A still from "Wendell & Wild"
From the brilliant visionary behind “Coraline,” “The Nightmare Before Christmas,” and “James and the Giant Peach” comes another dark stop-motion animation picture. Director Henry Selick is back in his element with “Wendell & Wild,” an entertaining coming-of-age fantasy that comes thirteen years after his previous film. Is it worth the wait? While not as terrifying as the button-eyed nightmare fuel in “Coraline,” the director once again proves his artistry in an awe-inspiring sub-genre of animation. His signature spooky style is crawling all over “Wendell & Wild,” which introduces an exciting collaboration between Selick and co-writer Jordan Peele for a tale of inner demons. Peele’s insightful humor and remarkable experience in the horror genre shine with something to say. There is plenty to admire in the sprawling ambition of the story, and the stunning handmade animation that brings creative ideas to life. Clever punk elements add layers to a recurring core theme of rebellion. The world-building is vivid, and the characters are fun, but the story is over-packed with subplots. “Wendell & Wild” stands out as a horror-comedy that fulfills its animated promise, only leaving you wanting more focus on the story.
The story follows protagonist Kat Elliott (Lyric Ross), a teenager holding onto survivor’s guilt from the death of her parents when she was a little girl. Ever since her parent's death, their hometown of Rust Bank deteriorated into a ghost town. Once full of thriving people and businesses, the town is now plastered with posters of a corporation that wants to build a private prison on the land. The villains of the film are quickly identifiable, and their plot looms over Rust Bank like a stormy cloud. Meanwhile, Kat attends the town’s Catholic school where she meets a variety of characters: teen classmate Raul (Sam Zelaya), teacher Sister Helley (Angela Bassett), and headmaster Father Bests (James Hong) to name a few. Walking the halls with her father’s boom box blaring, Kat is not in the mood to make friends. But all that changes when she unearths supernatural powers and meets her demons, who have names.
Kat’s inner demons take on the form of scheming brothers Wendell (Keegan-Michael Key) and Wild (Jordan Peele), who reside under the nose of their father Buffalo Belzer (Ving Rhames). When the demons discover that Kat has a portal to the Land of the Living, they propose she summon them above ground and she agrees on one condition: they must bring her parents back to life. What follows is a rebellious adventure in a world where demons are not the scariest part. The story is embedded with punk-rock energy that also lives in the characters, who challenge positions of authority and learn more about their surroundings in the process. Kat’s character speaks to the significance of approaching one’s inner demons face-to-face and being lifted by the company of a supportive community. When the film is focused on the protagonist and her relationship with the demons, the story flourishes. Kat navigating a new setting while facing obstacles from inside and out is a strong core. But the screenplay has a lot of moving parts, not all of which are fleshed out.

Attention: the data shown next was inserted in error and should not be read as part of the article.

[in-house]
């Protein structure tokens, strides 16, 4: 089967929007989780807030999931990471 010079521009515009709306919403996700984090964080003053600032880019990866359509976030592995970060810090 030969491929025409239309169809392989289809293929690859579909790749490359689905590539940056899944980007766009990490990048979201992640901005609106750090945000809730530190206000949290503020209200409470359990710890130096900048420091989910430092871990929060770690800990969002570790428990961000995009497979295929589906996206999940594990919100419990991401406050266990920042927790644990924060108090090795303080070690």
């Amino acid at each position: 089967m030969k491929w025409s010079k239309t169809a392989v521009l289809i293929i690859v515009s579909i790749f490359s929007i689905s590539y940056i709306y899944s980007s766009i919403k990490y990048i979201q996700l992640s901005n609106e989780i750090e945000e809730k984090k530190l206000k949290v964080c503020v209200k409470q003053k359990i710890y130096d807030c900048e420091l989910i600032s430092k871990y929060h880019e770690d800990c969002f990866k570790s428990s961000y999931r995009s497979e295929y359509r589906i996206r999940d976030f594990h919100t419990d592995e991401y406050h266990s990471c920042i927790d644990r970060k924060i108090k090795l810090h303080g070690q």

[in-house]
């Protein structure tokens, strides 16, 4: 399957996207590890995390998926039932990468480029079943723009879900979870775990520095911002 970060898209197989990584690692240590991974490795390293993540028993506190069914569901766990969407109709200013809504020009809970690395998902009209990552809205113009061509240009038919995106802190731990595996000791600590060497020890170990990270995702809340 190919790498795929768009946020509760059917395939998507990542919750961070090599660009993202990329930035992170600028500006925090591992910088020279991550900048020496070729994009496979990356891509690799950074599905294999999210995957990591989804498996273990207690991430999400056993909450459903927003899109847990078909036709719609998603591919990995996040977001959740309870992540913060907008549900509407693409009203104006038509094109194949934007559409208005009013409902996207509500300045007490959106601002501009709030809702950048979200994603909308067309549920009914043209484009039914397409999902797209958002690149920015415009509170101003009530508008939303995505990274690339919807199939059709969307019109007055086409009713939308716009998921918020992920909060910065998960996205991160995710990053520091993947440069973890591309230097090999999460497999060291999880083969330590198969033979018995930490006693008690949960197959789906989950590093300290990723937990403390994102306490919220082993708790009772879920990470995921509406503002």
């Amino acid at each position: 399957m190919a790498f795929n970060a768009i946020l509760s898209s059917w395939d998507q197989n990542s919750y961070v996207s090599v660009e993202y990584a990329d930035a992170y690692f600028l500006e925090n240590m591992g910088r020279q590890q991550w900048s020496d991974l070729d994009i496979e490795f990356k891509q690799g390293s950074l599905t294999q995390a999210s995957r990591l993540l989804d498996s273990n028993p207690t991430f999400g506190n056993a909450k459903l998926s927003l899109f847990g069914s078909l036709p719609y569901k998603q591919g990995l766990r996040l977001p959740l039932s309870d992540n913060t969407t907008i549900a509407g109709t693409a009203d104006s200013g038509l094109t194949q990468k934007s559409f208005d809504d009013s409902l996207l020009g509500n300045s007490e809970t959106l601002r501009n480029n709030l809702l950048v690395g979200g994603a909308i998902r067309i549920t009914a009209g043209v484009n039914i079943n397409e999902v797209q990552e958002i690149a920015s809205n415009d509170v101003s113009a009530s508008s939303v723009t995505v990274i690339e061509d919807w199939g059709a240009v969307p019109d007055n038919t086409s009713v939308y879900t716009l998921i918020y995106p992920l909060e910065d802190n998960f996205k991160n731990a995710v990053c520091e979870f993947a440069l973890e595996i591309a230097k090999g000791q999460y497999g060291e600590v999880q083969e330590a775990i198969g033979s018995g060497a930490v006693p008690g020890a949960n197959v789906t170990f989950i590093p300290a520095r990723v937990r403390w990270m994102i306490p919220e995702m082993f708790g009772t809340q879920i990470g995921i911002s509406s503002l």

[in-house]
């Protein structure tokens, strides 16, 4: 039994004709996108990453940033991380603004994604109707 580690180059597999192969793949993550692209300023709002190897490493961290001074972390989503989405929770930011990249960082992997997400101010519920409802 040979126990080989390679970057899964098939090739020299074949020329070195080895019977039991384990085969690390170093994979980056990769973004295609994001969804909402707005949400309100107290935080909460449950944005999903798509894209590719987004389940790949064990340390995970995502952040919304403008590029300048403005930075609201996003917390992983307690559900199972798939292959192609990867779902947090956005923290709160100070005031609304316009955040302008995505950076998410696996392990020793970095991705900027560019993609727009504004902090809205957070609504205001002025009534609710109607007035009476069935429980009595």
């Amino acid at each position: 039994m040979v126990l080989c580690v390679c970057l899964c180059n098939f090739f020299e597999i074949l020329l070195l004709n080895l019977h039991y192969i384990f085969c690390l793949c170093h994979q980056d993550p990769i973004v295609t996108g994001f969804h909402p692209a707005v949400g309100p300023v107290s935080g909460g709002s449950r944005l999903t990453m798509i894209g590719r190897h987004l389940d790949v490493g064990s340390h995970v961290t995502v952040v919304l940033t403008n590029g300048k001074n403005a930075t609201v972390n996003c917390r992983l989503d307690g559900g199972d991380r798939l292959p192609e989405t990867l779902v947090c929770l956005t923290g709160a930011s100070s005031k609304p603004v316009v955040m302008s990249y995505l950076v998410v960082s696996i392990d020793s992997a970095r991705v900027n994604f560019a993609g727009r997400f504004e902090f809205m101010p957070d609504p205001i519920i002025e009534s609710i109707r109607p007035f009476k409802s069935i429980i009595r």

“Wendell & Wild” is pulled in multiple directions, often at odds with where to go. Commentary on the prison-industrial complex is one example of how the film establishes a narrative in real-life horrors. The villains reek of dollar sign eyes and heartlessness. As they scheme their way to take over Rust Bank, using various characters as pawns, their actions spawn subplots that are too loosely connected. Not enough time is spent fleshing out all these new threads and the characters born from them. As a consequence, the film feels rushed in terms of character development and story revelations. This can be felt strongest in the final act, where several subplots are given conclusions too quick to even digest.
While the story is swimming in an overflow of ideas, there are plenty of positive elements to the film that make it stand out. The characters are interesting to watch and feature fantastic voice work. There is strong representation to be found in the film, most memorably with trans character Raul, who holds space as Kat’s sidekick while also having his own backstory. The screenplay incorporates different aspects of his life and personality as well. The film also lives up to the expectation of Selick’s return to stop-motion animation. The world-building is wondrous. Spooky, gooey, nightmarish production design brings the land of the living, the dead, and the in-between to life with a punk edge. The detailed animation is a marvel – from the fuzz of a hair strand to the lifelike material of a doll. As well, the look and sound of a pop-up booklet unfolding – when Wendell and Wild show their theme park presentation – is a great example of sound design adding weight to the visuals.
A lot goes on in “Wendell & Wild,” and while not all of it comes together coherently, the level of ambition and creativity is admirable. The film has heart and touches on strong themes from facing your inner demons, to the grip horrors of the past have on the present. The punk elements are a hit, including a wonderful soundtrack that gives a boost of energy to scenes. The soundtrack features hints of choral music that will remind you of “Coraline,” and is used effectively here as well. Enough of “Wendell & Wild” works to overpower the weaknesses in pacing and story-building. The film does well at starting with a strange idea, then adding elements to ground the story from there. If only there were a neater grip on bringing all the subplots together into a more coherent experience.